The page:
In my extended circle of friends, there are some who are interested in eco-friendly living and others who don’t give it much thought. They are not on a mission to destroy the planet, but they just don’t buy into all the environmental obsessions that I do. I used to feel that it was my place to educate everyone, to help them see the light of eco-friendly living, but I’ve learned to do something else: keep my mouth shut. Not all the time, but more often. And when I do open it, I try and use more tact and less judgment.
Anyone will tell you that you catch more flies with honey than vinegar (well, anyone brought up below the Mason-Dixon line will). When my friends ask for suggestions or recommendations, I give them aplenty. When they make a green decision, I applaud them. I buy them gifts that are easy on the planet for their birthdays, and I cook them tasty vegan, organic, and largely local dinners. But I’m not in any place to reprimand or openly criticize someone. And I want to teach my children that we help people gently, not through embarrassing them or berating them. I want them to know that we live this way because we are lucky enough to have the knowledge, the financial ability, and the interest to do so.
We can use our commitment to living a green lifestyle to separate ourselves into a weird sort of green elite. Or we can approach it as we would any other lifestyle choice and lead by example. Sharing information on toxins with our friends is one thing; trying to guilt them into giving up the only cereal that their picky toddler will eat for breakfast every morning will only alienate them.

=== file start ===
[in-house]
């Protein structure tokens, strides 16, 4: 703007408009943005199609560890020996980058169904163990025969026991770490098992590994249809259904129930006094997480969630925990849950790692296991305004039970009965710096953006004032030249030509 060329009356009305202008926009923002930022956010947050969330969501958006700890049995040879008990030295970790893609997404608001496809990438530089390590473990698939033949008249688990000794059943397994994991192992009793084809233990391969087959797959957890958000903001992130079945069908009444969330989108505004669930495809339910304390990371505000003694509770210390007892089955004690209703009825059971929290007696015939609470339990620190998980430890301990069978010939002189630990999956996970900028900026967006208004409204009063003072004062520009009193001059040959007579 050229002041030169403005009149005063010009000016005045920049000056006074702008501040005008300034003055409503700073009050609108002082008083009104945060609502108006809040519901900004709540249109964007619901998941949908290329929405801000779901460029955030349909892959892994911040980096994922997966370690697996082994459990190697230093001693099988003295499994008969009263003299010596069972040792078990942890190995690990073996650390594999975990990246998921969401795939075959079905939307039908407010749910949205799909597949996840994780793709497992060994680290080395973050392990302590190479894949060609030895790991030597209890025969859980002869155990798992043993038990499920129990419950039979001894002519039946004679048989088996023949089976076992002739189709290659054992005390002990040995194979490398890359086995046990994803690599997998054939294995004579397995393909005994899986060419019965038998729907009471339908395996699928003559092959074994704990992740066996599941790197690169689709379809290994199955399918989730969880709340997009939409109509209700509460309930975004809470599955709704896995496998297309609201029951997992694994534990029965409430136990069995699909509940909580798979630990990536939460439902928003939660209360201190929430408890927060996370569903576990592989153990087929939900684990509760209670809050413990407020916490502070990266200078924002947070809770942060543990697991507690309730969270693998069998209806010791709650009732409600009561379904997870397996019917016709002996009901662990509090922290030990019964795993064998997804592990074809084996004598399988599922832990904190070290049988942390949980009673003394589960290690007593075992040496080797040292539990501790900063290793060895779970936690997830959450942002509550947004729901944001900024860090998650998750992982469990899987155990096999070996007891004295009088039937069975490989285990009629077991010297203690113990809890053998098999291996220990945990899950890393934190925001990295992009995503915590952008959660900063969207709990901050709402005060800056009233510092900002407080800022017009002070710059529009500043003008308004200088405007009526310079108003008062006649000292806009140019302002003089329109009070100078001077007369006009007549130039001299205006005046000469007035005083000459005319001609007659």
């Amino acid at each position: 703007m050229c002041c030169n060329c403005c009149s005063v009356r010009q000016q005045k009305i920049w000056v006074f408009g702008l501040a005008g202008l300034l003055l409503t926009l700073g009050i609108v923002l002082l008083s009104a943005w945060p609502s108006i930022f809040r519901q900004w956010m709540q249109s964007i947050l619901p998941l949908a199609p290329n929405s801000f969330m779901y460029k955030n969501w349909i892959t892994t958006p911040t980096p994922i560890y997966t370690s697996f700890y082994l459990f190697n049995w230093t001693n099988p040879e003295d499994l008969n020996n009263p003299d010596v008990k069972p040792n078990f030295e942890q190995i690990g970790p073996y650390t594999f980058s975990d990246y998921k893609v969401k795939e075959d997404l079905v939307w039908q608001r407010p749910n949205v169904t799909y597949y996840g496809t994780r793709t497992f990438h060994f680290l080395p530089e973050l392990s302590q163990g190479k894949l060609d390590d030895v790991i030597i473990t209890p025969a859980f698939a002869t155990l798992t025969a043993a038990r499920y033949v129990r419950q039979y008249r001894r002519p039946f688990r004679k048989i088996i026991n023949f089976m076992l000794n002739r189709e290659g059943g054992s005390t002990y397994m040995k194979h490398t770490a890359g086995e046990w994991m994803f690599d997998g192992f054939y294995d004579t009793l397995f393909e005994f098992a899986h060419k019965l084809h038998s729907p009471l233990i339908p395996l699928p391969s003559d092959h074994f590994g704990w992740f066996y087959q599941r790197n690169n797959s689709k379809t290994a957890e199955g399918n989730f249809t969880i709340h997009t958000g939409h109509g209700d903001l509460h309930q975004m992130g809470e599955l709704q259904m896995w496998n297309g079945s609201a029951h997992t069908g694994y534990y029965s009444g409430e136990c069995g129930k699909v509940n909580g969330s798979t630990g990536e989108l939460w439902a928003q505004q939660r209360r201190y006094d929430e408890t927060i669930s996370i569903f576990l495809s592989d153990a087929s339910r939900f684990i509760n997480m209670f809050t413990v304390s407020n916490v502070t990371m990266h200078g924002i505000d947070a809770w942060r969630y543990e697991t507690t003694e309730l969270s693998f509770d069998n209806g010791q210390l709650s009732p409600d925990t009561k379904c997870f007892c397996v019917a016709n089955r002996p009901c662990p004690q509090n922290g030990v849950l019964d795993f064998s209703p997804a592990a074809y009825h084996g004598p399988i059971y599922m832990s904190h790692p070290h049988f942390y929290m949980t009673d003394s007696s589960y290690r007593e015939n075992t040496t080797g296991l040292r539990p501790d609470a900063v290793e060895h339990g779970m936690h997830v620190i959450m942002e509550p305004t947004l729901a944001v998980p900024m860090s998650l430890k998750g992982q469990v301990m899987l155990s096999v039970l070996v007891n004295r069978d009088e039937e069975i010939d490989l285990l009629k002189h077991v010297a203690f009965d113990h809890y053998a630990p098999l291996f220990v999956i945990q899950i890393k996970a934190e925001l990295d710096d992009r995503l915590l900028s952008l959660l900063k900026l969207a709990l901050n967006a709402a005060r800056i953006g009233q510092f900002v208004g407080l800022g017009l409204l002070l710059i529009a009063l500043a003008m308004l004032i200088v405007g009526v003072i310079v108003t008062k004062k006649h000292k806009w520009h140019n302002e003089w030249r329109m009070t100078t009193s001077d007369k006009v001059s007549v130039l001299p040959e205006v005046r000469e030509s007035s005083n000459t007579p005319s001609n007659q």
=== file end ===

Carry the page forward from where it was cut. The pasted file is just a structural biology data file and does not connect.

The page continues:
In the meantime, I’m trying to practice what I preach with the words of Mother Theresa on my mind: “In this life, we cannot do great things. We can only do small things with great love.” While I do actually think we can do great things in this life, I recognize that it is often the smaller things that add up. So I try and take it day by day and make the green choices that mean the most to me and to my family and which do not appeal to my competitive side, like helping my son make his tenth trip of the day to the recycling bin or supporting a local farm by going apple and pumpkin picking. I still strive to live in an eco-friendly way, but I focus on the positive of what I am doing instead of the fact that I am not perfect in my eco-living practices. I hope that I have beat the green extreme demons away for good.
Lead Image © flickr user cherylh